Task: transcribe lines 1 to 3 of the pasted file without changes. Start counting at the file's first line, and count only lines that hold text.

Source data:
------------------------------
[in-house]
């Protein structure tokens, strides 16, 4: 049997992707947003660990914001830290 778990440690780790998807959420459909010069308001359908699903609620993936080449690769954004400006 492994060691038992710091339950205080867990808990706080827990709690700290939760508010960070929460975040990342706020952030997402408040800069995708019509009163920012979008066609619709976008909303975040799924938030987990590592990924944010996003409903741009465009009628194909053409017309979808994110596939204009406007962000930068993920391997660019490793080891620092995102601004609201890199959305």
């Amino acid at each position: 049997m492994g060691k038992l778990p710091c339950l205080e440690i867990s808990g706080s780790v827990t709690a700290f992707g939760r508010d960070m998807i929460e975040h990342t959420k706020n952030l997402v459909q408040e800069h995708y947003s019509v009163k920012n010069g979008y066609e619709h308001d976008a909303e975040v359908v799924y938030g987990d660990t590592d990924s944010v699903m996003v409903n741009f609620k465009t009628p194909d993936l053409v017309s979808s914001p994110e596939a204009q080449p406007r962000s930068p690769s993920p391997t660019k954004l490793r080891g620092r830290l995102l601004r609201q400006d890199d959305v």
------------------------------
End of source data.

[in-house]
């Protein structure tokens, strides 16, 4: 049997992707947003660990914001830290 778990440690780790998807959420459909010069308001359908699903609620993936080449690769954004400006 492994060691038992710091339950205080867990808990706080827990709690700290939760508010960070929460975040990342706020952030997402408040800069995708019509009163920012979008066609619709976008909303975040799924938030987990590592990924944010996003409903741009465009009628194909053409017309979808994110596939204009406007962000930068993920391997660019490793080891620092995102601004609201890199959305």
């Amino acid at each position: 049997m492994g060691k038992l778990p710091c339950l205080e440690i867990s808990g706080s780790v827990t709690a700290f992707g939760r508010d960070m998807i929460e975040h990342t959420k706020n952030l997402v459909q408040e800069h995708y947003s019509v009163k920012n010069g979008y066609e619709h308001d976008a909303e975040v359908v799924y938030g987990d660990t590592d990924s944010v699903m996003v409903n741009f609620k465009t009628p194909d993936l053409v017309s979808s914001p994110e596939a204009q080449p406007r962000s930068p690769s993920p391997t660019k954004l490793r080891g620092r830290l995102l601004r609201q400006d890199d959305v």